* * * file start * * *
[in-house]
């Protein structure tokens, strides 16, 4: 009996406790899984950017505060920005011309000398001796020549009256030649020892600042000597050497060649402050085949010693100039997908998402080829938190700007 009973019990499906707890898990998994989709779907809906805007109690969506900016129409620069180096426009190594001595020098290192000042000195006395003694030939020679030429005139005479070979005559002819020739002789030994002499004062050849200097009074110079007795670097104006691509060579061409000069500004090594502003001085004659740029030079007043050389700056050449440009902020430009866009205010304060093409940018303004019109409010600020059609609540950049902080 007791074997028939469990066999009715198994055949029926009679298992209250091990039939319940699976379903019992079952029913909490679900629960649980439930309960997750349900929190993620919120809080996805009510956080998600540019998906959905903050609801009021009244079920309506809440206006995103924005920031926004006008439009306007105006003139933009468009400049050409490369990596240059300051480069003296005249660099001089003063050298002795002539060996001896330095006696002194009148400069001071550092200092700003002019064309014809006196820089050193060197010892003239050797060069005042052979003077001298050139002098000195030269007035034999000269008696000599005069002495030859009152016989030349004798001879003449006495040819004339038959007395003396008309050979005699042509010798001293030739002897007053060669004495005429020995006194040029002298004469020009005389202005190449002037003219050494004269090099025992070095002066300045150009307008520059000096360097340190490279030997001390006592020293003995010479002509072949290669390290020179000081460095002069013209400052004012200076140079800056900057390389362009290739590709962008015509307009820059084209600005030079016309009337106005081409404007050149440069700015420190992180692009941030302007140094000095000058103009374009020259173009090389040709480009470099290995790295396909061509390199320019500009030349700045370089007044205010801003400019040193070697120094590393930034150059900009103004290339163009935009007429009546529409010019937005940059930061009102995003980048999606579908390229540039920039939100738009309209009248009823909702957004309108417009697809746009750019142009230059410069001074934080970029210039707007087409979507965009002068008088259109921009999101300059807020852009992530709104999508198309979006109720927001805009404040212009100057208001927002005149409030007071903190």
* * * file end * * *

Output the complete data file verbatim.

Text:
[in-house]
């Protein structure tokens, strides 16, 4: 009996406790899984950017505060920005011309000398001796020549009256030649020892600042000597050497060649402050085949010693100039997908998402080829938190700007 009973019990499906707890898990998994989709779907809906805007109690969506900016129409620069180096426009190594001595020098290192000042000195006395003694030939020679030429005139005479070979005559002819020739002789030994002499004062050849200097009074110079007795670097104006691509060579061409000069500004090594502003001085004659740029030079007043050389700056050449440009902020430009866009205010304060093409940018303004019109409010600020059609609540950049902080 007791074997028939469990066999009715198994055949029926009679298992209250091990039939319940699976379903019992079952029913909490679900629960649980439930309960997750349900929190993620919120809080996805009510956080998600540019998906959905903050609801009021009244079920309506809440206006995103924005920031926004006008439009306007105006003139933009468009400049050409490369990596240059300051480069003296005249660099001089003063050298002795002539060996001896330095006696002194009148400069001071550092200092700003002019064309014809006196820089050193060197010892003239050797060069005042052979003077001298050139002098000195030269007035034999000269008696000599005069002495030859009152016989030349004798001879003449006495040819004339038959007395003396008309050979005699042509010798001293030739002897007053060669004495005429020995006194040029002298004469020009005389202005190449002037003219050494004269090099025992070095002066300045150009307008520059000096360097340190490279030997001390006592020293003995010479002509072949290669390290020179000081460095002069013209400052004012200076140079800056900057390389362009290739590709962008015509307009820059084209600005030079016309009337106005081409404007050149440069700015420190992180692009941030302007140094000095000058103009374009020259173009090389040709480009470099290995790295396909061509390199320019500009030349700045370089007044205010801003400019040193070697120094590393930034150059900009103004290339163009935009007429009546529409010019937005940059930061009102995003980048999606579908390229540039920039939100738009309209009248009823909702957004309108417009697809746009750019142009230059410069001074934080970029210039707007087409979507965009002068008088259109921009999101300059807020852009992530709104999508198309979006109720927001805009404040212009100057208001927002005149409030007071903190």